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On the Revolutionary Impact of the Internet on Education


Coursera Online ClassesThat technology and the internet in particular have redefined what is possible in all fields of life is known. Today I will talk about my personal experience with two internet based solutions that I believe have truly transformed the way we view learning and education.

Khan Academy is perhaps a name you are already familiar with if you have school going kids. What started in the mid-2000s as a way to teach his cousins maths long distance became an internet based math tutorial site predominantly for high school students around 2008. Today, with better funding and a crack team to manage, Khan Academy has become incredibly comprehensive, with content across math, science, humanities, computer science and more. And all for free! The distinguishing feature of Khan Academy’s tutorials are how they focus on teaching concepts using the traditional teaching method using the blackboard- the tutorials have all been done by Sal Khan, the person behind this initiative.

I first came across this site when I read about it in one of the business magazines where Bill Gates had vouched for it saying he used it to teach his kids. My daughter, who had just entered high school then, began using it sporadically for maths. Even today Sal Khan is her go to man to clear conceptual doubts in Maths!

Recently, I visited the Khan Academy site after a long time and was stumped by seeing how much the content has expanded, and the number of features they have introduced to make it more interactive and collaborative.
Incidentally, there is even a tutorial on Cryptography.

https://www.khanacademy.org/math/applied-math/cryptography/crypt/v/intro-to-cryptography

ParentEdge had covered careers in Cryptography in one of its earlier issues! Not only that, I saw material for SAT prep and even IIT JEE!!

So Khan Academy is a boon for children, schools and parents. For parents, it is a good way to brush up concepts, and also to actively facilitate their children’s learning. I know of schools in India that are recommending the Khan Academy to students and their teachers. The portal is equally useful for children who need additional inputs to clarify concepts and for motivated kids who would like to explore higher level topics.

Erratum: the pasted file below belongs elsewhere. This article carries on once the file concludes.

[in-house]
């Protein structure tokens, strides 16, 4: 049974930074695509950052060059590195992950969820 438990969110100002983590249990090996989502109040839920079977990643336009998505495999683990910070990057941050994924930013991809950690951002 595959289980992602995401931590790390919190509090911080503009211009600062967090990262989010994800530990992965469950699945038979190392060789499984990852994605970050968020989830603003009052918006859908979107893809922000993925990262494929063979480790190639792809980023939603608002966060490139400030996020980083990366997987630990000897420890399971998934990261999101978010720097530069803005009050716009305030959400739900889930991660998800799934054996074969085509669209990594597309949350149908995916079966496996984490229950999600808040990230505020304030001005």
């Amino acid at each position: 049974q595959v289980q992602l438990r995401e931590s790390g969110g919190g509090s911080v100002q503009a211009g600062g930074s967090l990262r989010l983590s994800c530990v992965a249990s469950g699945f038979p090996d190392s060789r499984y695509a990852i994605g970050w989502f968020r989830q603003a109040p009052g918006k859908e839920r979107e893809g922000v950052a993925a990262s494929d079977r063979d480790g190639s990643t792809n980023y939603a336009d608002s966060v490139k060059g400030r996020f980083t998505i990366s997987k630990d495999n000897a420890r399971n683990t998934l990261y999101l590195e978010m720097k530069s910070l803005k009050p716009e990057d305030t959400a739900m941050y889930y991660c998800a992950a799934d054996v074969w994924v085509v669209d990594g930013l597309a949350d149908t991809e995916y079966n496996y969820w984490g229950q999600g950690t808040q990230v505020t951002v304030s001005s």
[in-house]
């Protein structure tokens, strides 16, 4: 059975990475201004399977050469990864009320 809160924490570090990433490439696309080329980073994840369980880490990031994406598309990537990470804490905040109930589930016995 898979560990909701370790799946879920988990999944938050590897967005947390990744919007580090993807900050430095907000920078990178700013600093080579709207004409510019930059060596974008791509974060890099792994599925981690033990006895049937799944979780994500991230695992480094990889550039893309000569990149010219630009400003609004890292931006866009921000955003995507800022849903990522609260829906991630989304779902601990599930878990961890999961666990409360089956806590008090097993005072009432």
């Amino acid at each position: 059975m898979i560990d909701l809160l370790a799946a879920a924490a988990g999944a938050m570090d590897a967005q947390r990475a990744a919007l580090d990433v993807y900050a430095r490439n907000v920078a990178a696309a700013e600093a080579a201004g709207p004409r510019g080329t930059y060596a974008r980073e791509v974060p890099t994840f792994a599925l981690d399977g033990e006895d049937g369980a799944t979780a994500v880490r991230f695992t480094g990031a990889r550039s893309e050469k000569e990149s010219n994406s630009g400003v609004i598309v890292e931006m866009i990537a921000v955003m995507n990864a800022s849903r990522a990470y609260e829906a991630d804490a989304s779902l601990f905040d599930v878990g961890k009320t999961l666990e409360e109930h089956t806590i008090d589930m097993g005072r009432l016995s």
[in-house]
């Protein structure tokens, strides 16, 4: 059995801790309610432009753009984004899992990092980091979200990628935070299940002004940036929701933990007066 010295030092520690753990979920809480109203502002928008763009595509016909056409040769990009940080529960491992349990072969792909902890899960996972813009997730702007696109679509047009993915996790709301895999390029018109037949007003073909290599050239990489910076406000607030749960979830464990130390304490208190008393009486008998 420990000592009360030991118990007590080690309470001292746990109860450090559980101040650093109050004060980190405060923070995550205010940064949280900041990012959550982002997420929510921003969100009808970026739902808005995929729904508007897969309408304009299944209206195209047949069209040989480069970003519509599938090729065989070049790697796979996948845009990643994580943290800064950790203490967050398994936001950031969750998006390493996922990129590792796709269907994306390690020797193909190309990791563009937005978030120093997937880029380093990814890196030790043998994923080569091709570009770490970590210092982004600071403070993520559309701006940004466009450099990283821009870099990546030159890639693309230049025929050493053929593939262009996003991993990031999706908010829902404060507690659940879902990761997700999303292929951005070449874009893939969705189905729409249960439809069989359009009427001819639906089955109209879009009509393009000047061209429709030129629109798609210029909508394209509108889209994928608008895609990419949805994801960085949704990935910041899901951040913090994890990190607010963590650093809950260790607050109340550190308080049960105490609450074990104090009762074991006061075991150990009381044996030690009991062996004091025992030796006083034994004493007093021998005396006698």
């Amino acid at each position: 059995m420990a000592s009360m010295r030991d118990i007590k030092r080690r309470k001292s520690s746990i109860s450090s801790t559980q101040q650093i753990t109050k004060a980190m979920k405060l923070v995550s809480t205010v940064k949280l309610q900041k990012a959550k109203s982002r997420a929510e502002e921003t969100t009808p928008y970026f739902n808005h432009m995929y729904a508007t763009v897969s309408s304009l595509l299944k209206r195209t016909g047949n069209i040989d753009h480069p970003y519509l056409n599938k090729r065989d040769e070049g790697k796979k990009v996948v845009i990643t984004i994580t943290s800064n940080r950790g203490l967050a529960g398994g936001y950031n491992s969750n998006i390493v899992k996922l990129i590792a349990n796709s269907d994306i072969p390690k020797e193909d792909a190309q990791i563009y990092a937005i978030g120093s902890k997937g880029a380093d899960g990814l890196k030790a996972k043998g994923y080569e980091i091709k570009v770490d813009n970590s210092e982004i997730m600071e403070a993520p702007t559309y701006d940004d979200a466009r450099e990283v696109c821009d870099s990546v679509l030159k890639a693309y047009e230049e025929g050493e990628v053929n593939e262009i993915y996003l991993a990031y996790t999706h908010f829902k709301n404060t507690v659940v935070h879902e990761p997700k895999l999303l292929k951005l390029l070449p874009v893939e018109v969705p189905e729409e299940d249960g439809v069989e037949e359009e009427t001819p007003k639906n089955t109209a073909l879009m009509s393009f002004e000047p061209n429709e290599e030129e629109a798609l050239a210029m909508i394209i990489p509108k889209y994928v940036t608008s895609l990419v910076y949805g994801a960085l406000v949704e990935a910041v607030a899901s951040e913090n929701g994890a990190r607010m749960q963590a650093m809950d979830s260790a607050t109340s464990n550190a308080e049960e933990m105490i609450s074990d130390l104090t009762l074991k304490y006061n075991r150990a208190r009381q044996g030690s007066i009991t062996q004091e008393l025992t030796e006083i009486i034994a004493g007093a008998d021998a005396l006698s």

And, none of this would have been possible but for the internet.

Now moving on to Coursera, a stand out example of a new trend, MOOC, which is creating a lot of buzz in academic circles. MOOC stands for Massively Open Online Courses and Coursera is another nonprofit set up by Stanford University professors Daphne Koller and Andrew Ng. The vision of Coursera and such other similar initiatives (Udacity, edX) is to make college education accessible for free to people around the world. So, they offer ‘real’ college level courses, in partnership with leading universities across the world, online through their portal. You can go to the portal and sign up for any course and every course follows a schedule. The lectures are video recorded and put up week after week. There are assignments and quizzes and end of course exams also. Assignments are usually peer-reviewed and exams (with multiple choice questions) are graded. If you do well you are awarded a certificate of accomplishment. And so it goes.

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Sudha Kumar is a marketing professional and runs a marketing services firm, Prayag Consulting. She has made her foray into publishing through ParentEdge. Over the last two decades, she has learnt a thing or two about being a working mom. That said, her views on parenting continue to evolve, as she learns from her experiences, reading, and now, from her children!

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4 thoughts on “On the Revolutionary Impact of the Internet on Education

  1. Kritika Srinivasan

    Isn’t technology amazing? Perhaps one of the best things about MOOCs is that you can “Eat your cake, and have it too.” Students can make a lucrative career for themselves in any field that they want to and at the same time, continue to indulge their interest in art history or cryptology or forensics through these courses!

    Reply
  2. Sudha Kumar

    Yes Kritika, that’s one of the most significant benefits. It can also help students augment their understanding of a subject they wish to pursue their careers in too. On a different note, can be great for professionals who wish to refresh their skills.

    Reply
  3. Vijay Menon

    I’ve looked at Khan admiringly and have done a MOOC at Coursera. Both are pretty amazing. The Coursera MOOC I attended had incredibly good video lectures but the discussion boards were understandably a little patchy since the students came from a wide mix of backgrounds and preparation levels.

    Apart from making world class education available to all of us, I think MOOCs bring back one of the nicest things about great universities — the ability to ‘audit’ courses. You can pursue a course after sampling it. This really puts the fun back into learning and allows you to do courses you wouldn’t dream of doing otherwise.

    And of course, MOOCs now have a star endorsement — Satya Nadella said in his speech after taking over as CEO at MS that he buys more books that he can read and signs up for more courses than he can complete :). Story of our lives…

    Reply

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